Viveik Karla in Blinded by the Light (Photo: Warner)

★★★ (out of four)
DIRECTED BY Gurinder Chadha
STARS Viveik Karla, Nell Williams

Inspired by a true story, Blinded by the Light details how music has the ability to infuse, illuminate and invigorate a life.

Adapted from Sarfraz Manzoor’s memoir Greetings from Bury Park: Race, Religion and Rock ‘N Roll, Blinded by the Light (scripted by director Gurinder Chadha, Paul Mayeda Berges and Manzoor himself) is set in 1980s England, when Margaret Thatcher was happily destroying the country from within. Living in Luton is Javed Khan (the Manzoor surrogate, played by Viveik Karla), a Pakistani lad who’s trying to fit in even as his strict father Malik (Kuvinder Ghir) insists he reject all Western influences and hold onto Pakistani traditions.

With unemployment soaring and racist punks spraying offensive graffiti on neighborhood walls, Javed feels trapped and longs for escape. He receives it from fellow student Roops (Aaron Phagura), who hands him two audiocassettes featuring “The Boss.” Javed listens to Bruce Springsteen’s Born to Run and Born in the U.S.A. and is instantly transfixed and transformed. Feeling that the music is speaking not only to him personally but to everyone who is like him, he becomes a Springsteen fanatic, a development that informs his decisions as he acquires a girlfriend (Nell Williams), shares his poetry with his English teacher (Hayley Atwell), and decides to stand up to his well-meaning but rigid father.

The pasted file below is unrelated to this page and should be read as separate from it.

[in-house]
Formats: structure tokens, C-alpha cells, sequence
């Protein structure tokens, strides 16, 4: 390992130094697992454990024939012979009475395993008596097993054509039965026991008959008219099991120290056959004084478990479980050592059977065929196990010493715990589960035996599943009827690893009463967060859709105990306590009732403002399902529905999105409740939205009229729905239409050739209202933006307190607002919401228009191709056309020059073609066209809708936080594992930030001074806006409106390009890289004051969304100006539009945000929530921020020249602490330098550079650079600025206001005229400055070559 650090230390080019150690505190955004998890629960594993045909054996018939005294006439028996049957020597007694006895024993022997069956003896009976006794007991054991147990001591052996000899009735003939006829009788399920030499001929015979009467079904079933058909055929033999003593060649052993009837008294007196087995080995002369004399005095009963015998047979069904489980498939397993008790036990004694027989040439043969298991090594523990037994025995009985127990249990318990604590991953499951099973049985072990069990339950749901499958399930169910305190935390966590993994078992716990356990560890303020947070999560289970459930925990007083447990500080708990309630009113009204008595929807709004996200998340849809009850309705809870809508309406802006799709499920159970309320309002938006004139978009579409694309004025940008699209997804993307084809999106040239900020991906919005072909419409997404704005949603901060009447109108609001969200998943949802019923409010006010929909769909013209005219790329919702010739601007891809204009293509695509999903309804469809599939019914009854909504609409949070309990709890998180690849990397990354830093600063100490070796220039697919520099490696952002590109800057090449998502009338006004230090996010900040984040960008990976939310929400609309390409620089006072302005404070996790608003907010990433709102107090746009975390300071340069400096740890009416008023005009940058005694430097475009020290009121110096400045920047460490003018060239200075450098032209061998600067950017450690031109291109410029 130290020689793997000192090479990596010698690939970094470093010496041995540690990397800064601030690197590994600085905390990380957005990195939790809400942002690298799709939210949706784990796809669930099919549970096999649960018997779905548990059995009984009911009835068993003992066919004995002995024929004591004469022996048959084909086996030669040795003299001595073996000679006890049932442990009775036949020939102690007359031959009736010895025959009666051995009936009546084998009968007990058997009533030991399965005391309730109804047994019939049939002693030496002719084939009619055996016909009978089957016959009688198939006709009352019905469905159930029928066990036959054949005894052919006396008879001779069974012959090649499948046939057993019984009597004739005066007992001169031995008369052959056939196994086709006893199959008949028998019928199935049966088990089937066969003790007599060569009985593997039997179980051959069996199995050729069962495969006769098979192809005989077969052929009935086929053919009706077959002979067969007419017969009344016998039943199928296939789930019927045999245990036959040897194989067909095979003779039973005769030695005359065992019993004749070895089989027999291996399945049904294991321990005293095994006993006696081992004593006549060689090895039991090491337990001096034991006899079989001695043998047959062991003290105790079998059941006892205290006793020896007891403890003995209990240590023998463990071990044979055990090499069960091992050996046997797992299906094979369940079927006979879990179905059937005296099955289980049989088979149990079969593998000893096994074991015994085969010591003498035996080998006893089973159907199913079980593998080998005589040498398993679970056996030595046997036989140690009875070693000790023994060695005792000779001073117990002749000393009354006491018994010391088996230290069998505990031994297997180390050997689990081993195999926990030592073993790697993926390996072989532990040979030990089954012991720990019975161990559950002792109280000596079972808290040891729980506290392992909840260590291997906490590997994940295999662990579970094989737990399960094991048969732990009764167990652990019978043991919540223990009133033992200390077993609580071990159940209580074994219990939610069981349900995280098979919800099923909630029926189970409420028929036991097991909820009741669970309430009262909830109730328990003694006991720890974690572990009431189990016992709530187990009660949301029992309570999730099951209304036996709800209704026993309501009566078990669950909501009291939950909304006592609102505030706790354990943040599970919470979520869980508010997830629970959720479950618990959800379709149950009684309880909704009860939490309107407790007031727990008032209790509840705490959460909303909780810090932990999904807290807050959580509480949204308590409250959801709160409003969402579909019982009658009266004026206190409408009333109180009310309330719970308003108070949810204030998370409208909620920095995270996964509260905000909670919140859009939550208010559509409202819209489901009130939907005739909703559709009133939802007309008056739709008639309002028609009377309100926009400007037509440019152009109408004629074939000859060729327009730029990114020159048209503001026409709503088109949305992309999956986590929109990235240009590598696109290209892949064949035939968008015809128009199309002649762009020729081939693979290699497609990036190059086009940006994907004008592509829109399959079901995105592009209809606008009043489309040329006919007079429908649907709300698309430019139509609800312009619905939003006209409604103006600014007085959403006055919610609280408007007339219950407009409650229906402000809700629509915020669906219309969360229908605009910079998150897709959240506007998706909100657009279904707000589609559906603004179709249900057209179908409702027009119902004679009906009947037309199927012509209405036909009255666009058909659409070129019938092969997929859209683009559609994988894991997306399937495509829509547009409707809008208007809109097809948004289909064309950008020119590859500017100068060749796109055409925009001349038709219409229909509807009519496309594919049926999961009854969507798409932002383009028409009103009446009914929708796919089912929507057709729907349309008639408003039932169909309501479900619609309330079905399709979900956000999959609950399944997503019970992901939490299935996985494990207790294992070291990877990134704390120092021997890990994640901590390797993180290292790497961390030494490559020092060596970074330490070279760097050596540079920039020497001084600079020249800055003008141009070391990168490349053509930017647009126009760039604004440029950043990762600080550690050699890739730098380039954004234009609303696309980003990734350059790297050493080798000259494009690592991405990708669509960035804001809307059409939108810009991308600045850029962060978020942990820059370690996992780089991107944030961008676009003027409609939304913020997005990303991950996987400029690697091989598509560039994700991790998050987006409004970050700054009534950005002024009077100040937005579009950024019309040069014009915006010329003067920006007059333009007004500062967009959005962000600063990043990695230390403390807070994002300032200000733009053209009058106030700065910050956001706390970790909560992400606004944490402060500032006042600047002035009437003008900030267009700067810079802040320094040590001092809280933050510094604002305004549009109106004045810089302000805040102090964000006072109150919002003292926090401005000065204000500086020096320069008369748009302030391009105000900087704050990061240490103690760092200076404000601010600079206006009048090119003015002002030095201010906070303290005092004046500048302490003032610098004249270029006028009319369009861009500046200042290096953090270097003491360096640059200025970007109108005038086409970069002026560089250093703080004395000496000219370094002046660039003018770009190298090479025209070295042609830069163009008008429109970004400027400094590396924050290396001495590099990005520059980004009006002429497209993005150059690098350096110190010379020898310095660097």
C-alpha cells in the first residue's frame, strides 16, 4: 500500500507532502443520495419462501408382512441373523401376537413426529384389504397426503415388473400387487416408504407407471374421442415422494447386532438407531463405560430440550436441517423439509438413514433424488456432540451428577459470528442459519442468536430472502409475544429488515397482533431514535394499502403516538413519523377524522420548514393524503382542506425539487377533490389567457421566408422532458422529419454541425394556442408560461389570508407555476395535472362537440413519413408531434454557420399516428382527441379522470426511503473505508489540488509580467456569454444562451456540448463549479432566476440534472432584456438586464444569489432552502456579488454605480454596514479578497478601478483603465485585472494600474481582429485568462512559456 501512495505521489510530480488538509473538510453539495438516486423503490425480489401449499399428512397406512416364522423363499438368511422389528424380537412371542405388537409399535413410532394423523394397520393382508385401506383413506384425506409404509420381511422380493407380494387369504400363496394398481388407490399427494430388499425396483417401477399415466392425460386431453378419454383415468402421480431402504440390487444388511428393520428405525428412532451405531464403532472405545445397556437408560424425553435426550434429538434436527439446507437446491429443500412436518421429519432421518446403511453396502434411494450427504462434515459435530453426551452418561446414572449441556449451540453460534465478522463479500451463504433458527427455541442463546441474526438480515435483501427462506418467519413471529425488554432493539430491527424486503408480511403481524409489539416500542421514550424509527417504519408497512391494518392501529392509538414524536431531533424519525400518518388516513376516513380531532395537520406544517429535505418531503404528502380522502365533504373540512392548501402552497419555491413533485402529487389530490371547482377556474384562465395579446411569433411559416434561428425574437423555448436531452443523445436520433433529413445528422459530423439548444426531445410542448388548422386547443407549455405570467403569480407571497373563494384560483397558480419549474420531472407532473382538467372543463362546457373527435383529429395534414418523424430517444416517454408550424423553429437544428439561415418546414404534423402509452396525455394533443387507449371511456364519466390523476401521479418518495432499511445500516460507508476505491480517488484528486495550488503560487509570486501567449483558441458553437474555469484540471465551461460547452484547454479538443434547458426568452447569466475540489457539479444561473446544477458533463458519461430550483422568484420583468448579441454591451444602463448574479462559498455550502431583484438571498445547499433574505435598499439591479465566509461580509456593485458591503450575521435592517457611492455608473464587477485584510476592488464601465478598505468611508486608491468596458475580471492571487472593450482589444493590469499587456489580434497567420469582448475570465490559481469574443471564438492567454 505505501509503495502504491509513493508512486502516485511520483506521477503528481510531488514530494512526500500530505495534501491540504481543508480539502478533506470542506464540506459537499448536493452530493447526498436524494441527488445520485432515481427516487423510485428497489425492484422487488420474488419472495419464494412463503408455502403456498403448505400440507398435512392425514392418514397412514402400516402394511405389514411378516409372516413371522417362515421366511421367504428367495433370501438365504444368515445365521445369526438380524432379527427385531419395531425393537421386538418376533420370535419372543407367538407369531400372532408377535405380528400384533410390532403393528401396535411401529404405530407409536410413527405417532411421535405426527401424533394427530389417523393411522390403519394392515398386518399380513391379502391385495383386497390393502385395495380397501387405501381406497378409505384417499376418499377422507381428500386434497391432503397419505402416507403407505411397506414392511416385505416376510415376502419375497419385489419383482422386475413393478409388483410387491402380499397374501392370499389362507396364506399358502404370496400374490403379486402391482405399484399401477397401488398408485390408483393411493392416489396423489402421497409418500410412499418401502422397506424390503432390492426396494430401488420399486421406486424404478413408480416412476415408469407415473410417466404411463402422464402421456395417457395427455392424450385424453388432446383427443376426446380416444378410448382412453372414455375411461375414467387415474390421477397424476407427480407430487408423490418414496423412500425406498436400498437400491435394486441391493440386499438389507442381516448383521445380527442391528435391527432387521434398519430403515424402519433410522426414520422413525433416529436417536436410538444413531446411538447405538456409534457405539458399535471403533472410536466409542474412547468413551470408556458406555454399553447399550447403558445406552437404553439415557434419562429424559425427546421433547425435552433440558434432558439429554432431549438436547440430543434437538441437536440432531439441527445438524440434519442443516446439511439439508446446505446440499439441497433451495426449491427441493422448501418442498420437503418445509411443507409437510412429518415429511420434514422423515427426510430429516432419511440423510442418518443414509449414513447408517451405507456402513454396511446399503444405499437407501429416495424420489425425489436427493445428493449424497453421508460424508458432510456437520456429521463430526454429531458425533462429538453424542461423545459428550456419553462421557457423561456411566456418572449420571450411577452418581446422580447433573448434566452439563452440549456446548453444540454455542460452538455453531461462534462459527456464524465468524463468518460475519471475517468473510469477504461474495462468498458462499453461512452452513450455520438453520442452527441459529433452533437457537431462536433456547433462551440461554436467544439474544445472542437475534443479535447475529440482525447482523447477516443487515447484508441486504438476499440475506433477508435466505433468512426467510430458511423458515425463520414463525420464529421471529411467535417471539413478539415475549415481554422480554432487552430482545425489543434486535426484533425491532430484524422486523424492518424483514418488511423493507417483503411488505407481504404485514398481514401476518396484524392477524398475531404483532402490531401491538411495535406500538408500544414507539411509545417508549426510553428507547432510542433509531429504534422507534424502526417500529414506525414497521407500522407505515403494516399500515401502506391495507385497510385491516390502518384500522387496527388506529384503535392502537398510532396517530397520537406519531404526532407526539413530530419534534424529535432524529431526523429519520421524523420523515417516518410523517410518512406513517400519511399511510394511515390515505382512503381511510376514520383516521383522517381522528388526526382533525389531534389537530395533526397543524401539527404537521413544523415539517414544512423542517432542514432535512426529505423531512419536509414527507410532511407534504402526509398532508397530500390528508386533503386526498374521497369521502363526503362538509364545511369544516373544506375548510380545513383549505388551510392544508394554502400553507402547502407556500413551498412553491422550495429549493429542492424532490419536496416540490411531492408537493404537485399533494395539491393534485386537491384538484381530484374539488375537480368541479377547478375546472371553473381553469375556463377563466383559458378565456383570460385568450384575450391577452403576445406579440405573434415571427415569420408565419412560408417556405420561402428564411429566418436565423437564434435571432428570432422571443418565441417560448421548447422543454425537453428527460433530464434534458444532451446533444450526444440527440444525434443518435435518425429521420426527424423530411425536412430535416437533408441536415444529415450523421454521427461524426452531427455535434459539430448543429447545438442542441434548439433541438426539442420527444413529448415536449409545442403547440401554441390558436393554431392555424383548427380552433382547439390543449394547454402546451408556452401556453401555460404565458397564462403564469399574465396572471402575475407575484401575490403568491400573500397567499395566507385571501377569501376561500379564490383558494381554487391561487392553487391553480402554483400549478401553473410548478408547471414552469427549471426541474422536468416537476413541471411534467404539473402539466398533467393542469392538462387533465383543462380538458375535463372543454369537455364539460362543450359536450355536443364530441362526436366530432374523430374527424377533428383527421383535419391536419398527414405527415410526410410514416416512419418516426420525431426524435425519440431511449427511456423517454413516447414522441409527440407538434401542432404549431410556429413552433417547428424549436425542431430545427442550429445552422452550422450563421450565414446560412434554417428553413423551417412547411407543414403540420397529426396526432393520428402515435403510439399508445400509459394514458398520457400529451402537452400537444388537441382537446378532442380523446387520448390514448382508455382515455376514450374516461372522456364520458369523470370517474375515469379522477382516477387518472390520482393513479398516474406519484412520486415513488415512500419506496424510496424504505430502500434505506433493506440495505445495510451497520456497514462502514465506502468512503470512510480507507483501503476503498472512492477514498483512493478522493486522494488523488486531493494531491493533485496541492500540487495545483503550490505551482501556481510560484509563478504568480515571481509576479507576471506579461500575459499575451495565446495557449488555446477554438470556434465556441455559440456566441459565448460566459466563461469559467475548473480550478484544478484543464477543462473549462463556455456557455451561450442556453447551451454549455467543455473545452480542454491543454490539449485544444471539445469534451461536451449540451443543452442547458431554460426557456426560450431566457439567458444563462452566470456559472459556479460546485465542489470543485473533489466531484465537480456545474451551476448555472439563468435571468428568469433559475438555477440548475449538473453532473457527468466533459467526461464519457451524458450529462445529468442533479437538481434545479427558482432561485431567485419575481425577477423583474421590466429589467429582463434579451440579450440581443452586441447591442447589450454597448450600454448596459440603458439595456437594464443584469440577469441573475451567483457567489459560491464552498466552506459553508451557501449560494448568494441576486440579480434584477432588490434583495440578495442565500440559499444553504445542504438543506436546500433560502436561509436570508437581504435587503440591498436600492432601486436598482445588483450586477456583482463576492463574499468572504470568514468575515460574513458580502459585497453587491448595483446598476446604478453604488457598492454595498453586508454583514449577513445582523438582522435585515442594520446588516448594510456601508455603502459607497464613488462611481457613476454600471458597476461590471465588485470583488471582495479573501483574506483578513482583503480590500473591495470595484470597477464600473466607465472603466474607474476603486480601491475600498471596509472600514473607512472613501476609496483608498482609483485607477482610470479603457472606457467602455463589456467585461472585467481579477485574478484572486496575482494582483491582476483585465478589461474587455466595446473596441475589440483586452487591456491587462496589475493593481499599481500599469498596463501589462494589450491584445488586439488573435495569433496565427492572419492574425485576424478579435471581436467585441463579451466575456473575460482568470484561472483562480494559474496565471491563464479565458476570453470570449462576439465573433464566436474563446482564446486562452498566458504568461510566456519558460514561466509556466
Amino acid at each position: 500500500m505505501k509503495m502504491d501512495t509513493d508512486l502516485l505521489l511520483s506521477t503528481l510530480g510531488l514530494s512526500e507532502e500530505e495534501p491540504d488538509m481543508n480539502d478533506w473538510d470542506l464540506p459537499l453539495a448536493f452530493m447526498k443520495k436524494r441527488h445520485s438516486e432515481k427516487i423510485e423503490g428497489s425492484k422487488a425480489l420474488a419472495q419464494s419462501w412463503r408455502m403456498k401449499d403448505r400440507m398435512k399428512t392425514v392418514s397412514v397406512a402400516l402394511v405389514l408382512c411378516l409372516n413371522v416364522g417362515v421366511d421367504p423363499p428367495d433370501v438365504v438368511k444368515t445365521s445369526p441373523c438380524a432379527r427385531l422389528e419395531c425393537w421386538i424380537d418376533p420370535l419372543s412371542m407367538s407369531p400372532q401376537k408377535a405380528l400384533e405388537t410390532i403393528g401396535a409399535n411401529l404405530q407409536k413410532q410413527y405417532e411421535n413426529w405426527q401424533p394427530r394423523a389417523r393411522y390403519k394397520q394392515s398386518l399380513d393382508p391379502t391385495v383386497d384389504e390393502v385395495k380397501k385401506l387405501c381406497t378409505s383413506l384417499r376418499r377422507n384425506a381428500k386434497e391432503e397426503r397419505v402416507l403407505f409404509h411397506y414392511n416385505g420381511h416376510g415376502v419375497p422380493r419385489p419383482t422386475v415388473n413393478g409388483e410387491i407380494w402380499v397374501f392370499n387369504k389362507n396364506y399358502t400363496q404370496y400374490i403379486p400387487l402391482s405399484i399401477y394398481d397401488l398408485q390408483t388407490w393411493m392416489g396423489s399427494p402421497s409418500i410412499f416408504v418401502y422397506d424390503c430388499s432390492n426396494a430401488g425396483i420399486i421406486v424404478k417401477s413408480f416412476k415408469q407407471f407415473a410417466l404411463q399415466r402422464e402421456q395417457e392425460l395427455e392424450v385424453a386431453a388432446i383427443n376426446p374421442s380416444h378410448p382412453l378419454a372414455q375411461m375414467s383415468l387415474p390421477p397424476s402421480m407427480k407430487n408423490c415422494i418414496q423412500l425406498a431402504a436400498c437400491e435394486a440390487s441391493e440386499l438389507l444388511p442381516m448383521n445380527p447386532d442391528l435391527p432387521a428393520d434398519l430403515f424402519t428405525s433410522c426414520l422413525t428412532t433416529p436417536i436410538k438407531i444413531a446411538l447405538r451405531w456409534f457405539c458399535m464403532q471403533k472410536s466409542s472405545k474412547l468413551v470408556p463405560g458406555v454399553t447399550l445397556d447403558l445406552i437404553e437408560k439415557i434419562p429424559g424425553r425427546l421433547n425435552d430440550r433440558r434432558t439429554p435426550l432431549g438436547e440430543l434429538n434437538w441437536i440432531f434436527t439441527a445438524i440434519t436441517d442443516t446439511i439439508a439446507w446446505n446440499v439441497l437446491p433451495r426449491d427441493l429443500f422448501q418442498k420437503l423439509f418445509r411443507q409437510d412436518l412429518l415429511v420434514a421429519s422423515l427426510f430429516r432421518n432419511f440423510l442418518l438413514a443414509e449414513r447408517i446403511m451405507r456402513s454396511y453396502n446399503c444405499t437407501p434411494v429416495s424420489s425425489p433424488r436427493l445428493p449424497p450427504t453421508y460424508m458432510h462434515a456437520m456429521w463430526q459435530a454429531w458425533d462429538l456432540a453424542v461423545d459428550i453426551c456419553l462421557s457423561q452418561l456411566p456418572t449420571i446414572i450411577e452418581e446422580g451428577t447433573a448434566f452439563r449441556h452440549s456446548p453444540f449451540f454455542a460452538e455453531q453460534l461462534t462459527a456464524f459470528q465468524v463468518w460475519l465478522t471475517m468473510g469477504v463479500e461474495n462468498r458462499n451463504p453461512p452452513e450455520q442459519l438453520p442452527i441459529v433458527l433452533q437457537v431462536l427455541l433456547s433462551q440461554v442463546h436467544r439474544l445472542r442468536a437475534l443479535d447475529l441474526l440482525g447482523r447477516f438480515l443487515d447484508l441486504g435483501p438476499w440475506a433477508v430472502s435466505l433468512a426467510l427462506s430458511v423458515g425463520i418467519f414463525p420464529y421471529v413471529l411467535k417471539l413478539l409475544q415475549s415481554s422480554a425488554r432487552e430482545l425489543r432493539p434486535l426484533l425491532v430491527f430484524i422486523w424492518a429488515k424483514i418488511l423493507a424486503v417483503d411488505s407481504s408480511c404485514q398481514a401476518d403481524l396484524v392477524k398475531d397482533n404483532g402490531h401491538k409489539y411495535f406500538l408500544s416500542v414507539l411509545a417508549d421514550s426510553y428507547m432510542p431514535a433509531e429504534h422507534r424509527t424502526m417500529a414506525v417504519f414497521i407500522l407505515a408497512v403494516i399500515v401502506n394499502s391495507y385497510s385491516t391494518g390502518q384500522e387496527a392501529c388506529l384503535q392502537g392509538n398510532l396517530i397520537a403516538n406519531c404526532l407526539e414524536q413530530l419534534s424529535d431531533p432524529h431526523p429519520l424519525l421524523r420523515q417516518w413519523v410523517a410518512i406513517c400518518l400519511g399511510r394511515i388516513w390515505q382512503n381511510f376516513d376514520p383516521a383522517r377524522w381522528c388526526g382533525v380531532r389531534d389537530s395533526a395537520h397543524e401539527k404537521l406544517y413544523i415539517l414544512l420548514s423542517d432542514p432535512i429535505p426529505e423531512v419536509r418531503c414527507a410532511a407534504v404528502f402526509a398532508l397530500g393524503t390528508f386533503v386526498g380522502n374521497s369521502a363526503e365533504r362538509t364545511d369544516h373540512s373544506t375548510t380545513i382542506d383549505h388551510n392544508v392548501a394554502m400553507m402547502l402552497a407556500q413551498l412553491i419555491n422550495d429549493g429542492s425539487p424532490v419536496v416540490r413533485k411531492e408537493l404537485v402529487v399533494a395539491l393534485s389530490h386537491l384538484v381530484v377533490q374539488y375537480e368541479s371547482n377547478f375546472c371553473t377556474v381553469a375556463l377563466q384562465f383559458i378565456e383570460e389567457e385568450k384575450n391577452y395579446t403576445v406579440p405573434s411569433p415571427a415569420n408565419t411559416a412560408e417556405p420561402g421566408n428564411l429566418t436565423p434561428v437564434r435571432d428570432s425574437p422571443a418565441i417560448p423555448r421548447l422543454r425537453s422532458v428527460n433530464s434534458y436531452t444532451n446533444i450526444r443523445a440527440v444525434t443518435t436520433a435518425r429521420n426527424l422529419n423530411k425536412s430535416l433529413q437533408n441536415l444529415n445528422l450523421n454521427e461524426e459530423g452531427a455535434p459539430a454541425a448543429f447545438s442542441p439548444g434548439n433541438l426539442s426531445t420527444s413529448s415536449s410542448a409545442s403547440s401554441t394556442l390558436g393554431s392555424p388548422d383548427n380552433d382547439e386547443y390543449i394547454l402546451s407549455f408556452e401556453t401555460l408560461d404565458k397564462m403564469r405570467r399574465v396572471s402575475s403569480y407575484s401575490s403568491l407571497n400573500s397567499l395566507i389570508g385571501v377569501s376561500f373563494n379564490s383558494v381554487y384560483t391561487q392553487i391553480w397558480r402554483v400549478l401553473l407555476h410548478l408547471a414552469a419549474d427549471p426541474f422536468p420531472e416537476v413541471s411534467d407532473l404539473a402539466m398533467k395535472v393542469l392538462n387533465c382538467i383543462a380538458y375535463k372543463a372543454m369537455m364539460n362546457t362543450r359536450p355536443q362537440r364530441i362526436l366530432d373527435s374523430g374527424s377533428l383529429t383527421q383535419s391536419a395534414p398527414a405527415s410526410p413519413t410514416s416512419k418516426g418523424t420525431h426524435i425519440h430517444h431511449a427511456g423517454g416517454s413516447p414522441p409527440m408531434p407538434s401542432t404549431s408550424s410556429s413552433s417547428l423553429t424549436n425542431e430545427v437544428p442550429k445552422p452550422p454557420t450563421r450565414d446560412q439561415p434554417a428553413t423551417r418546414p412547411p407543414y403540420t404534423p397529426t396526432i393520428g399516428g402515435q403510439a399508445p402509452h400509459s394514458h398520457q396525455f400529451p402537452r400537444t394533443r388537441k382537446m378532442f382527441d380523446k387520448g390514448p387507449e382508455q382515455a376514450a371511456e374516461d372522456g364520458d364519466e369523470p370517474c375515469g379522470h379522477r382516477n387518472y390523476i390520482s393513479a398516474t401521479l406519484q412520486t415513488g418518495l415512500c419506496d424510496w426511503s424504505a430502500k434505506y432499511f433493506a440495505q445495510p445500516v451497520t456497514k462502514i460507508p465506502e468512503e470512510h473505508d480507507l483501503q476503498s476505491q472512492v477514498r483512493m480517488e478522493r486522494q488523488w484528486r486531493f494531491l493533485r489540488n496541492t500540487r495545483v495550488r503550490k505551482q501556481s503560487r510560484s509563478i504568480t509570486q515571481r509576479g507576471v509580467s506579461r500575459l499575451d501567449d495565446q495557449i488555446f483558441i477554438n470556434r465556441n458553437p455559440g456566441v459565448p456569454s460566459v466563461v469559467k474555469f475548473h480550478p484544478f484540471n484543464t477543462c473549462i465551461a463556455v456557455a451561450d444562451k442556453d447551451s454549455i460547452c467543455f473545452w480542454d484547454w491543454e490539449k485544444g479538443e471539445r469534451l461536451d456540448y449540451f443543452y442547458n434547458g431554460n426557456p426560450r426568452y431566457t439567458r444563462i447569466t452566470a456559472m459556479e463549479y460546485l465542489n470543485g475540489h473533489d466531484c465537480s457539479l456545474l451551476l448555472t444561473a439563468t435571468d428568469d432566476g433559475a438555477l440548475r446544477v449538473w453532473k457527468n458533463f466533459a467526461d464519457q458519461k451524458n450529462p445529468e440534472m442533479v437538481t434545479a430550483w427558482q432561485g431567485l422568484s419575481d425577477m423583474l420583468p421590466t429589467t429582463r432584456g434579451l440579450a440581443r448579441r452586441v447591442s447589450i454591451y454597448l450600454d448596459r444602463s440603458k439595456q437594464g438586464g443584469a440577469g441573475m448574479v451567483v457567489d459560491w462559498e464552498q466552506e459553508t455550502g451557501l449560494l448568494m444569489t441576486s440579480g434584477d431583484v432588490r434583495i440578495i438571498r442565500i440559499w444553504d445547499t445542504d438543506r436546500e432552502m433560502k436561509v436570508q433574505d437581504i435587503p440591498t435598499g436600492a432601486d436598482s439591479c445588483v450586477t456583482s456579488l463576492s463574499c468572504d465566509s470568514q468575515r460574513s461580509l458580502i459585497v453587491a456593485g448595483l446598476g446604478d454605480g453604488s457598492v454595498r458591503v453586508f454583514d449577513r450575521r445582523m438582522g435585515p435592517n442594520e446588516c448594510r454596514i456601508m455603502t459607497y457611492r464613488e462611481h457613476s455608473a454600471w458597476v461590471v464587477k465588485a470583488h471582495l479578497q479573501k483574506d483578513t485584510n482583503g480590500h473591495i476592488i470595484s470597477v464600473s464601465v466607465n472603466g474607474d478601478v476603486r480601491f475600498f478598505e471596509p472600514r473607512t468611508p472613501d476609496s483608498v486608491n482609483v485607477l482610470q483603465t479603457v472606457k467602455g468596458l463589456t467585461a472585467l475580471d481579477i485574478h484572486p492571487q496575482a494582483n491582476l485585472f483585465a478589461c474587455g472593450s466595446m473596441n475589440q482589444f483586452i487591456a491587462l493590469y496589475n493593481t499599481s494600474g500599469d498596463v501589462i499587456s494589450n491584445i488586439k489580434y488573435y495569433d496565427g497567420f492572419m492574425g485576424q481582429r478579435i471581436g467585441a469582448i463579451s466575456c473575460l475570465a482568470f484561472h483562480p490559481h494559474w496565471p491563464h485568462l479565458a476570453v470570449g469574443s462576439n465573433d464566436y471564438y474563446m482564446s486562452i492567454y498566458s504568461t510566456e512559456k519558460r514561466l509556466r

Like this summer’s sleeper hit Yesterday, Blinded by the Light serves as another ode to classic rock and all that it represents, from its ability to unlock the imagination to its function as a balm in troubled times. With its focus on a country reeling under the rule of a right-wing oppressor and its sequences dealing with unbridled racism (one of the climactic set-pieces centers around a march by white supremacists), Blinded by the Light is certainly topical. It’s also universal in its concerns (it’s but a stone’s throw from Thatcher’s Britain to Trump’s AmeriKKKa), although there is plenty of specificity related to its time and place.

To label Blinded by the Light as merely a “feel-good” film would be inaccurate, since there’s plenty of darkness — on the edge of town and elsewhere. The specter of bigotry haunts many scenes, and the generation-gap battles between Javed and his dad are presented with appropriate harshness. Ultimately, though, the good vibrations do win out, thanks to Karla’s bright performance, Manzoor’s real-life triumph, and, of course, a killer soundtrack that rules like a boss.

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